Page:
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King Edward Point Diary — January 2008

South Georgia is not an easy place to get to, if you’re a tourist you can get here by cruise ship or charter yacht, both options demand heavy financial investment and a good four days in seas that are more often than not unkind. If you are coming here to work you’re probably going to travel on the Pharos SG (an ex-Nothern Lighthouse Board ship). As I was travelling down at the same time as Morrison Construction’s crew I was bumped off the Pharos and got to sample the cruise ship life for a few days instead, gratis!

We sailed from Stanley on Remembrance Sunday, and had checked all our kit on board early in the day in order to make the most of our time in the Falklands. The Explorer II is a large five and a half star luxury liner. But this is no pleasure cruise, its actually hard work keeping up to speed with all the lectures, recaps and tutorials...not to mention the zodiac cruises and visits onshore! It was an excellent introduction to South Georgia, its history and its wildlife. We were in quite a privelaged situation and a bit of a star turn as the passengers were all very interested in our work and living arrangements. The lectures were excellent and really filled in the days at sea, there were photography tutorials and naturalist available to answer questions on deck announcements were made if whales, birds, penguins were spotted and the meals, snacks and beverages were never ending! We crossed the polar convergence in the middle of the night, the cold Antarctic meets the warmer Southern Atlantic here and it’s often characterised by a bank of fog. Soon after, the icebergs started appearing, some small, some massive, all very impressive! As well as being a luxury liner, Explorer II is also fitted with stabilisers, should things get rough. It turned out to be an unusually calm crossing with no wild pitching and rolling and definaltly no seasickness!

I set foot on South Georgia’s shores for the first time on the 14th November, in previous times all shipping had to call at King Edward Point for administration before landing at any other area in South Georgia. These rules have been relaxed, in part due to the large number of cruise ships coming down each season. We called in at Salisbury Plain, a huge King Penguin colony. It was breathtaking, the beaches were filled with penguin, fur seals, elephant seals, skuas and many other sea birds. It’s such a density of fearless wildlife that it’s too much to take in at once so we sat on the beach while all the toursits headed for the colony. The beach was a melee of seals with fat, krill-filled penguins meandering through, and skuas stalking around looking for their next meal. Sitting is the best thing you can do in South Georgia because the wildlife will come to you, penguins are quite curious and if you wait long enough they’ll come close enough to get your hard earned picture! Having extra privelage meant we could stay on the Plain while the first load of toursits were taken off and the second lot prepared for disembarking. We went up to the colony then and saw the amazing King Penguin chicks, big, brown fluffy, curious things that they were! They stretched all the way up the hill, a long walk for a full parent with short legs! It was a magical day and the added bonus was a zodiac ride around Elsehul, another bay in the Bay of Isles. We couldn’t go onshore because of the narrow, packed beaches and the swell but because all the lecturers also drive the zodiacs we had a personal expert to tell us all about the sooty albatross we could see, and the fur seals porpoising around the boat. Wonderful!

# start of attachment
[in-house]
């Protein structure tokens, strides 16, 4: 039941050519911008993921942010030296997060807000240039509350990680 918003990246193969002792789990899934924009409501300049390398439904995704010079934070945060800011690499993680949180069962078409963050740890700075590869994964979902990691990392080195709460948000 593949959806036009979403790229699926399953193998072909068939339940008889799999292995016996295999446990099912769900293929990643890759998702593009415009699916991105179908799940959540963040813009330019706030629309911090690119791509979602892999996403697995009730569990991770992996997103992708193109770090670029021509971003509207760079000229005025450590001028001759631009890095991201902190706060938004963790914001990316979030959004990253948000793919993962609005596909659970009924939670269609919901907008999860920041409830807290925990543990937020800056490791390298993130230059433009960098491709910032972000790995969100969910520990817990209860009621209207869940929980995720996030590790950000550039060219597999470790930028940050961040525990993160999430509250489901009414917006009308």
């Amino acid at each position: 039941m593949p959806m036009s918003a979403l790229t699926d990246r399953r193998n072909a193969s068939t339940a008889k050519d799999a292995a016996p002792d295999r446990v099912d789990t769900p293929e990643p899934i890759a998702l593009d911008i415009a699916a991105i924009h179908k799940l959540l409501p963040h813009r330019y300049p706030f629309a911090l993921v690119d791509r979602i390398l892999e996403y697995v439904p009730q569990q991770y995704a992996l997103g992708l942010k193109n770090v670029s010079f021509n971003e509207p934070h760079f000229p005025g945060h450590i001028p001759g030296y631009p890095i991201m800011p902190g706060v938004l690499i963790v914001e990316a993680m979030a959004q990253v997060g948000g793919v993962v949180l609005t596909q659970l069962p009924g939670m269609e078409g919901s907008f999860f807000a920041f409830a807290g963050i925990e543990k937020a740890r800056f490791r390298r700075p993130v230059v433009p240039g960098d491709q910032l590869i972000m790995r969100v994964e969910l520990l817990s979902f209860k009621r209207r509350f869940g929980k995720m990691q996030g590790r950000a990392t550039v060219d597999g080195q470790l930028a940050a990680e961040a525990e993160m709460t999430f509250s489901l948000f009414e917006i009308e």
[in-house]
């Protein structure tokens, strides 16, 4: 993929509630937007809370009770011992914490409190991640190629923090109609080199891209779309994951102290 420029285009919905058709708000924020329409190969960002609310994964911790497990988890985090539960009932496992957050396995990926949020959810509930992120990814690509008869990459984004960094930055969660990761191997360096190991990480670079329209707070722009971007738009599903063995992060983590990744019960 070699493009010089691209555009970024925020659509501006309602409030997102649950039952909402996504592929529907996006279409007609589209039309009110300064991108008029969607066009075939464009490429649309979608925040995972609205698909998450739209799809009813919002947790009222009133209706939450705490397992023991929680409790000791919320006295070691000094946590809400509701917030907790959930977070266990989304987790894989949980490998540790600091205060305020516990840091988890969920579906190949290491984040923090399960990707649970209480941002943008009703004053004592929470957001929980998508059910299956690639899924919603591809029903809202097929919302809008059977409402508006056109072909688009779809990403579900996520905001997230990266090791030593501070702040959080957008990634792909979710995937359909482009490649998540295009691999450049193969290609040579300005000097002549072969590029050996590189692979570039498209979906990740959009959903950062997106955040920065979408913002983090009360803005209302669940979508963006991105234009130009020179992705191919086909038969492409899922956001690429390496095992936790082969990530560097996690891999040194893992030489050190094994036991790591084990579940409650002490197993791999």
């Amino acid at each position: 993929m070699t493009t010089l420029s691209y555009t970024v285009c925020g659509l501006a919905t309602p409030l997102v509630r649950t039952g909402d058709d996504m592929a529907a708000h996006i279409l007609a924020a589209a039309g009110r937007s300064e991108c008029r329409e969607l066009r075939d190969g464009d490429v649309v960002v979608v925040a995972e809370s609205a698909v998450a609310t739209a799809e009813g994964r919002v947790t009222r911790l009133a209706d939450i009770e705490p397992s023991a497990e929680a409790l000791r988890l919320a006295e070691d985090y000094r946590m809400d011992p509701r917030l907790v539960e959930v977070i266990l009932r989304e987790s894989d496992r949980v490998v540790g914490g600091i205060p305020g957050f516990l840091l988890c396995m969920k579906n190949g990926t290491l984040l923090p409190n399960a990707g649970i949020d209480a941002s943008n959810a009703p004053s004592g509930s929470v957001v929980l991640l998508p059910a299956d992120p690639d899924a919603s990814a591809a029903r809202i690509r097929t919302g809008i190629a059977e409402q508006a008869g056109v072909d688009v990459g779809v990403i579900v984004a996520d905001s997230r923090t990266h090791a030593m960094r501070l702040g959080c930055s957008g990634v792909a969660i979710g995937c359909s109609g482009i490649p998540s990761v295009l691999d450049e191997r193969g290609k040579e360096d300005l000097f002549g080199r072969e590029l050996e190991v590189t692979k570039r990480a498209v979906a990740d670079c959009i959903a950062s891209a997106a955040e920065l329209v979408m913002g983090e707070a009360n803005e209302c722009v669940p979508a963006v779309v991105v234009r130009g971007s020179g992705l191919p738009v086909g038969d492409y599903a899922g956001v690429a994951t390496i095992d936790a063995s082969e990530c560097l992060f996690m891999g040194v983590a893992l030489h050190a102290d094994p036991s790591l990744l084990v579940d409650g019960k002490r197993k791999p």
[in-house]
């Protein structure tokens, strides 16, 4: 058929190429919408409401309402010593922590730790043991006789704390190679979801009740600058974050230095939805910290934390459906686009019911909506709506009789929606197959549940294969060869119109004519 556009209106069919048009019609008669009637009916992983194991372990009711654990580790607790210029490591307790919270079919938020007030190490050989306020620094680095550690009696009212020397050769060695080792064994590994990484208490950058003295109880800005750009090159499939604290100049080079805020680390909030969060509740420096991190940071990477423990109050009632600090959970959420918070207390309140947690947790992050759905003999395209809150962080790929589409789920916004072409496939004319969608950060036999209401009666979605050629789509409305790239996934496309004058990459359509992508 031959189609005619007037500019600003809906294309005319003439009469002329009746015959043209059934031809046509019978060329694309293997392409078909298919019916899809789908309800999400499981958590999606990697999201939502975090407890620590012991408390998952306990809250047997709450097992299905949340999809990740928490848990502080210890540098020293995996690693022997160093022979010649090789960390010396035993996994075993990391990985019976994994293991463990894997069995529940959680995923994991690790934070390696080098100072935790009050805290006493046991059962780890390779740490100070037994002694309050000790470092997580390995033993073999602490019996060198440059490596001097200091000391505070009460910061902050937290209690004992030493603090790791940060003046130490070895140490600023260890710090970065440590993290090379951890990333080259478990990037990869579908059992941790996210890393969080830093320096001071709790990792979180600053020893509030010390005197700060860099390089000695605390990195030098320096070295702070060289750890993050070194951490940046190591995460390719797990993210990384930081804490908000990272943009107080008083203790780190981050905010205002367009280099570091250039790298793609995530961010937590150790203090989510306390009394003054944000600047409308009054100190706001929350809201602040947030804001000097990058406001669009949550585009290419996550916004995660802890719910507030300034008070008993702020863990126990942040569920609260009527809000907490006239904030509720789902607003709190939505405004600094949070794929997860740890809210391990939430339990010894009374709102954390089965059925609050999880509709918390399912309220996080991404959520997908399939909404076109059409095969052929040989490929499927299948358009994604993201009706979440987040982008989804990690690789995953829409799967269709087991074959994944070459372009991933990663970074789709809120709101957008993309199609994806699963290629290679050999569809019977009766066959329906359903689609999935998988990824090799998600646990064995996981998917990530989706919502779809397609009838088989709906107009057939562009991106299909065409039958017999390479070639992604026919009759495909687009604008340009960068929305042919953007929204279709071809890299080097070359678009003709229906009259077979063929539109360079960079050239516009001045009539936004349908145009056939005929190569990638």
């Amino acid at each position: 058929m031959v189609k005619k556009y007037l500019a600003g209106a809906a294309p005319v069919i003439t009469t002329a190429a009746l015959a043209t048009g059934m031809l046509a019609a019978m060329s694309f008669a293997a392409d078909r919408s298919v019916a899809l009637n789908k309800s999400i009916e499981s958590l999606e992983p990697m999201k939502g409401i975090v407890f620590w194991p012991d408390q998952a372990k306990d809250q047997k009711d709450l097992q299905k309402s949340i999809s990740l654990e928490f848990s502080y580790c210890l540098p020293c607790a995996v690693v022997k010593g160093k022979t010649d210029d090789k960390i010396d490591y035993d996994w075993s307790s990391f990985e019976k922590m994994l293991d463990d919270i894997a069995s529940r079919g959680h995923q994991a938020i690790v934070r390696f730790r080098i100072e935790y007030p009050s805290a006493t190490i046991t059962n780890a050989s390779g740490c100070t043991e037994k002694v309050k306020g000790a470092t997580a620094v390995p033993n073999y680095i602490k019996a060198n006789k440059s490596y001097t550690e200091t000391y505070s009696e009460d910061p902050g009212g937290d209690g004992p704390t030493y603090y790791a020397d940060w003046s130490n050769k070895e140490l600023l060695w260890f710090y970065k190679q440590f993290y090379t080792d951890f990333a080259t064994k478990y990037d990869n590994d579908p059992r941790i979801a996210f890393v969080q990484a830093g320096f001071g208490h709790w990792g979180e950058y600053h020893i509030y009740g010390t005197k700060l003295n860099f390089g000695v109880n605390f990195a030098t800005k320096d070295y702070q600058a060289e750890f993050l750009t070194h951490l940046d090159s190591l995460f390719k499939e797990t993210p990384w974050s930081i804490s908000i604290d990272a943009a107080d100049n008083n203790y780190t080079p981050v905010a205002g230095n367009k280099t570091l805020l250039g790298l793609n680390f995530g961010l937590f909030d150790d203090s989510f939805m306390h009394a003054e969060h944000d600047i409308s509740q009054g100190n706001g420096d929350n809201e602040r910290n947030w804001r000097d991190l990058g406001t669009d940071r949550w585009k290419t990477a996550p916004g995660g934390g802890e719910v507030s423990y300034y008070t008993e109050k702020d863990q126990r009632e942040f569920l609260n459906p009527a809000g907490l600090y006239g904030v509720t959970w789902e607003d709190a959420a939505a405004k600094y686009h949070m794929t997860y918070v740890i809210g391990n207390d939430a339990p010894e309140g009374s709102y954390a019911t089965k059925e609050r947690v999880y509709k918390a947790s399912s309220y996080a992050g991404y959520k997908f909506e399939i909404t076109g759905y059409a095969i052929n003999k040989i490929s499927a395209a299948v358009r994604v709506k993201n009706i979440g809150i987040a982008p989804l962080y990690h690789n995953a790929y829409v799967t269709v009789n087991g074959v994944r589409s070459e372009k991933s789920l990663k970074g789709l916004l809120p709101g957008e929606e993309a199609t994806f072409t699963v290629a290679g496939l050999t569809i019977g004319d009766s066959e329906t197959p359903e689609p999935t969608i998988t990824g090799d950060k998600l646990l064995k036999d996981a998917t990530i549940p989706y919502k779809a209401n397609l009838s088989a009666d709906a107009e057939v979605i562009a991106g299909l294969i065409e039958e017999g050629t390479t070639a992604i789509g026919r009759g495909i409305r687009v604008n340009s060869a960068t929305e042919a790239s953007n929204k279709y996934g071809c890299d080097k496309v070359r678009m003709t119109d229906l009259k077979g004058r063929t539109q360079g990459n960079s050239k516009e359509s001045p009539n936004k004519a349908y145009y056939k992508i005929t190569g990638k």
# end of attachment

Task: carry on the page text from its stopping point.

We steamed into King Edward Cove the following morning and met the Government Officer as we were disembarked onto one of the BAS jet boats of which we have two at KEP. I was struck by the old whaling station at Grytviken and the contrast between that and the new BAS buildings , home for the next year. So now it was time to start getting to know, the life, work and team that I’d be integrating into.

Mairi Macleod
KEP Base Commander